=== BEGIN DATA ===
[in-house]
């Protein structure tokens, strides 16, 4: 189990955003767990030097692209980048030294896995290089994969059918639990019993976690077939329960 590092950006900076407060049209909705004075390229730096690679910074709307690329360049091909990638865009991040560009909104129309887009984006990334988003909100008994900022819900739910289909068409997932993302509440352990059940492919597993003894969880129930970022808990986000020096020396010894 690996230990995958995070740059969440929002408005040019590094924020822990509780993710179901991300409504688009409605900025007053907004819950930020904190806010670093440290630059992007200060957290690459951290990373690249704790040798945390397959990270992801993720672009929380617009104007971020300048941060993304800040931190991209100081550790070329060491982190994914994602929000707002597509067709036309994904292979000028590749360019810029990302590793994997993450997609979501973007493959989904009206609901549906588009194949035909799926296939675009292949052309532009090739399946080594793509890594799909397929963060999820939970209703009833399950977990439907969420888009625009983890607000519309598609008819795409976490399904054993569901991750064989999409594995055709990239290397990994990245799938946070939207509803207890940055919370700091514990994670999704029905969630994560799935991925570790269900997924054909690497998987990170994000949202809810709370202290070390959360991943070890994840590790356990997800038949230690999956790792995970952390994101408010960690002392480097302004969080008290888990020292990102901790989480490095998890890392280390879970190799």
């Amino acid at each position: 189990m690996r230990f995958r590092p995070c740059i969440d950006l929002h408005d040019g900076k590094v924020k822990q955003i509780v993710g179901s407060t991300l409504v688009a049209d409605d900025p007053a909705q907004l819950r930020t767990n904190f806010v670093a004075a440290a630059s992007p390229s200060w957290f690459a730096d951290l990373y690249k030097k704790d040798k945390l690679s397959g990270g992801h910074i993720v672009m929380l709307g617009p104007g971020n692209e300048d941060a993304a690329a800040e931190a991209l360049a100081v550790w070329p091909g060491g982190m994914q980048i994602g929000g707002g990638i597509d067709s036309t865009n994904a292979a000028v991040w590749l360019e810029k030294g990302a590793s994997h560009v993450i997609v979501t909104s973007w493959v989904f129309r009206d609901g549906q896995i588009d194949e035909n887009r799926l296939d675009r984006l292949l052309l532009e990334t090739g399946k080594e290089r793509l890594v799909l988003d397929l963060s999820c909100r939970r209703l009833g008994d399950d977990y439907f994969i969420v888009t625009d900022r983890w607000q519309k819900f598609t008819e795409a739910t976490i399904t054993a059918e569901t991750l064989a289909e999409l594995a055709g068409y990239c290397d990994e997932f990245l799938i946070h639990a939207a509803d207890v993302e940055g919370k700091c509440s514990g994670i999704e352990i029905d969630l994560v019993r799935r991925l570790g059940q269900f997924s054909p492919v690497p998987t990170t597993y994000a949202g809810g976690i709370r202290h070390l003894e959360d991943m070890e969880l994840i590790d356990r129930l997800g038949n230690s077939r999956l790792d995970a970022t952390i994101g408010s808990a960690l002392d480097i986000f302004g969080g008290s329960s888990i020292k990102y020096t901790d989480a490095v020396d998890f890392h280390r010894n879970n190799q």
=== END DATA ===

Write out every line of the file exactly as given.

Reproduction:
[in-house]
């Protein structure tokens, strides 16, 4: 189990955003767990030097692209980048030294896995290089994969059918639990019993976690077939329960 590092950006900076407060049209909705004075390229730096690679910074709307690329360049091909990638865009991040560009909104129309887009984006990334988003909100008994900022819900739910289909068409997932993302509440352990059940492919597993003894969880129930970022808990986000020096020396010894 690996230990995958995070740059969440929002408005040019590094924020822990509780993710179901991300409504688009409605900025007053907004819950930020904190806010670093440290630059992007200060957290690459951290990373690249704790040798945390397959990270992801993720672009929380617009104007971020300048941060993304800040931190991209100081550790070329060491982190994914994602929000707002597509067709036309994904292979000028590749360019810029990302590793994997993450997609979501973007493959989904009206609901549906588009194949035909799926296939675009292949052309532009090739399946080594793509890594799909397929963060999820939970209703009833399950977990439907969420888009625009983890607000519309598609008819795409976490399904054993569901991750064989999409594995055709990239290397990994990245799938946070939207509803207890940055919370700091514990994670999704029905969630994560799935991925570790269900997924054909690497998987990170994000949202809810709370202290070390959360991943070890994840590790356990997800038949230690999956790792995970952390994101408010960690002392480097302004969080008290888990020292990102901790989480490095998890890392280390879970190799």
């Amino acid at each position: 189990m690996r230990f995958r590092p995070c740059i969440d950006l929002h408005d040019g900076k590094v924020k822990q955003i509780v993710g179901s407060t991300l409504v688009a049209d409605d900025p007053a909705q907004l819950r930020t767990n904190f806010v670093a004075a440290a630059s992007p390229s200060w957290f690459a730096d951290l990373y690249k030097k704790d040798k945390l690679s397959g990270g992801h910074i993720v672009m929380l709307g617009p104007g971020n692209e300048d941060a993304a690329a800040e931190a991209l360049a100081v550790w070329p091909g060491g982190m994914q980048i994602g929000g707002g990638i597509d067709s036309t865009n994904a292979a000028v991040w590749l360019e810029k030294g990302a590793s994997h560009v993450i997609v979501t909104s973007w493959v989904f129309r009206d609901g549906q896995i588009d194949e035909n887009r799926l296939d675009r984006l292949l052309l532009e990334t090739g399946k080594e290089r793509l890594v799909l988003d397929l963060s999820c909100r939970r209703l009833g008994d399950d977990y439907f994969i969420v888009t625009d900022r983890w607000q519309k819900f598609t008819e795409a739910t976490i399904t054993a059918e569901t991750l064989a289909e999409l594995a055709g068409y990239c290397d990994e997932f990245l799938i946070h639990a939207a509803d207890v993302e940055g919370k700091c509440s514990g994670i999704e352990i029905d969630l994560v019993r799935r991925l570790g059940q269900f997924s054909p492919v690497p998987t990170t597993y994000a949202g809810g976690i709370r202290h070390l003894e959360d991943m070890e969880l994840i590790d356990r129930l997800g038949n230690s077939r999956l790792d995970a970022t952390i994101g408010s808990a960690l002392d480097i986000f302004g969080g008290s329960s888990i020292k990102y020096t901790d989480a490095v020396d998890f890392h280390r010894n879970n190799q």